Stream / Conservation Work

Stream Conversion by Hatter Creek Earthworks

Playing in the dirt isn’t all that we get to do. Sometimes we get to play in dirt and water (or at least near water). Protecting river and stream banks from erosion, restoring meadow and stream hydrology to its native condition, and installing culverts are some of the areas where our excavation work intersects with waterways and the conservation of our natural resources.

Services Include:

  • Rip-Rap
  • Wetland Development
  • Stream Bank Stabilization and Protection
  • USDA – NRCS Projects
  • Willow Plantings
  • Meadow Restoration
  • Steelhead Habitat Improvements
  • Culvert Installation
  • Culvert Inlet and Outlet Protection

River and Stream Bank Protection:

Stream Conversion by Hatter Creek Earthworks

Eroding streams and river banks can eat away productive farmland, threaten existing structures, and send large amounts of sediment washing downstream. Over the years, Hatter Creek Earthworks has worked with local landowners and the NRCS to protect stream banks. The NRCS is often able to provide funding for these projects in addition to project design and permitting assistance.

Although stream bank stabilization can be achieved through many techniques, the projects we’ve constructed typically use large rip-rap to armor the bank. Tree root wads and rock barbs are used to help redirect the flow of water back out into the channel. Willow cuttings and other plantings are also used to revegetate the bank to help with stabilization and provide shade along the stream.

Recent work in this category includes the Palouse River Bank Stabilization at Camp Grizzly North of Harvard.

Stream and Meadow Restoration:

Stream Conversion by Hatter Creek Earthworks

In conjunction with the Latah Soil and Water Conservation District, the US Forest Service, and local landowners, Hatter Creek Earthworks has been selected to construct several streams and meadow restoration projects. These projects are designed to improve meadow and stream hydrology in order to restore healthy meadow and riparian conditions and improve downstream steelhead habitat.

Through these projects, Hatter Creek Earthworks has gained experience in a broad range of conservation/excavation work. Part of the work included harvesting and replanting select native sod containing high-value vegetation. By harvesting and replanting the native sod, excavation work could be done in an area while preserving the existing vegetation. Other work included the construction of ditch plugs used to direct water out of deep channels and back out onto the floodplain. Work also included the construction of in-stream log jams, faux beaver dams, cattle watering structures, and more.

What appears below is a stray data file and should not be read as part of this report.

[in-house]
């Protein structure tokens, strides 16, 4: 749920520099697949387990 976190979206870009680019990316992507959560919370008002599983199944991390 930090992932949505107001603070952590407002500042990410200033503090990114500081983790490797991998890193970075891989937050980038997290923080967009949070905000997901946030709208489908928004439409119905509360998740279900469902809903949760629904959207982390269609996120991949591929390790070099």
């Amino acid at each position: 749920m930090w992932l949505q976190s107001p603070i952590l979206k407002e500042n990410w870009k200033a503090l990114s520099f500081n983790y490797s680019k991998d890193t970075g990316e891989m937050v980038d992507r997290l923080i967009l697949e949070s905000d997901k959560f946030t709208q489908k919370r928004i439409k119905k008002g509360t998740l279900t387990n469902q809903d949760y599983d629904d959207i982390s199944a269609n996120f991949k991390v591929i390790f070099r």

See some of our recent work on the U.S. Forest Service Stream and Meadow Restoration Project.

Culvert Installation and Replacement:

Stream Conversion by Hatter Creek Earthworks

Whether Large or small, deep or shallow, for streams that flow year around or for drainages that flow once a year it doesn’t matter, a culvert is a necessary and essential part of any road/stream crossing. It’s also important that they are installed correctly. Incorrectly installed culverts, as well as culverts that have been damaged or deteriorated over the years, are at risk of washing out. Washouts happen at the worst time of year to repair and can leave you stranded without access.

Hatter Creek Earthworks installs many culverts each year in a wide variety of applications. Some of the more routine culvert installations are 12-inch to 24-inch culverts installed to maintain adequate drainage across driveways. Most stream crossings, however, require larger culverts and may need inlet and outlet protection to prevent washing and scouring. In some cases, it is necessary to divert streams that flow year-round by pumping them or installing a gravity bypass. Whatever the situation, culvert size, or type, Hatter Creek Earthworks has the experience necessary to complete your culvert installation or replacement project and do it correctly.

Here’s a fun culvert replacement project that we did for the United States Forest Service.